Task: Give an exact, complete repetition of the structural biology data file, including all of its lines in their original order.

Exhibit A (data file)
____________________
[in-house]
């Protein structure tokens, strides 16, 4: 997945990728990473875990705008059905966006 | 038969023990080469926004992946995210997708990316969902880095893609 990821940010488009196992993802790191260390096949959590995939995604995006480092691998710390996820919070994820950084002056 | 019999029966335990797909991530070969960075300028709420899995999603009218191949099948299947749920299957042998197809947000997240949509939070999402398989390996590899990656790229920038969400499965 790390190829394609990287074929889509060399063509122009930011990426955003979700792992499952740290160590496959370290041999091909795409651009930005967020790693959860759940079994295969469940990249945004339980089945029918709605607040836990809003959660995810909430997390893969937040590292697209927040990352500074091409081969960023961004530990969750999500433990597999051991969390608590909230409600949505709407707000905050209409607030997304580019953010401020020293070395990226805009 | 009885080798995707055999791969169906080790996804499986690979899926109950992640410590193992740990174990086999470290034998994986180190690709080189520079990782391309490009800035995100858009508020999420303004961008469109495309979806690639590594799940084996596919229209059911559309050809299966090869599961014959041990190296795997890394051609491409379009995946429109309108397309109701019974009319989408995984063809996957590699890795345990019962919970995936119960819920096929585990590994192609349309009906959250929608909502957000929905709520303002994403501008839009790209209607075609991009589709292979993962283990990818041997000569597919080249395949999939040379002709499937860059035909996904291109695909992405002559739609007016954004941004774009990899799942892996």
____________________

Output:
[in-house]
């Protein structure tokens, strides 16, 4: 997945990728990473875990705008059905966006 | 038969023990080469926004992946995210997708990316969902880095893609 990821940010488009196992993802790191260390096949959590995939995604995006480092691998710390996820919070994820950084002056 | 019999029966335990797909991530070969960075300028709420899995999603009218191949099948299947749920299957042998197809947000997240949509939070999402398989390996590899990656790229920038969400499965 790390190829394609990287074929889509060399063509122009930011990426955003979700792992499952740290160590496959370290041999091909795409651009930005967020790693959860759940079994295969469940990249945004339980089945029918709605607040836990809003959660995810909430997390893969937040590292697209927040990352500074091409081969960023961004530990969750999500433990597999051991969390608590909230409600949505709407707000905050209409607030997304580019953010401020020293070395990226805009 | 009885080798995707055999791969169906080790996804499986690979899926109950992640410590193992740990174990086999470290034998994986180190690709080189520079990782391309490009800035995100858009508020999420303004961008469109495309979806690639590594799940084996596919229209059911559309050809299966090869599961014959041990190296795997890394051609491409379009995946429109309108397309109701019974009319989408995984063809996957590699890795345990019962919970995936119960819920096929585990590994192609349309009906959250929608909502957000929905709520303002994403501008839009790209209607075609991009589709292979993962283990990818041997000569597919080249395949999939040379002709499937860059035909996904291109695909992405002559739609007016954004941004774009990899799942892996």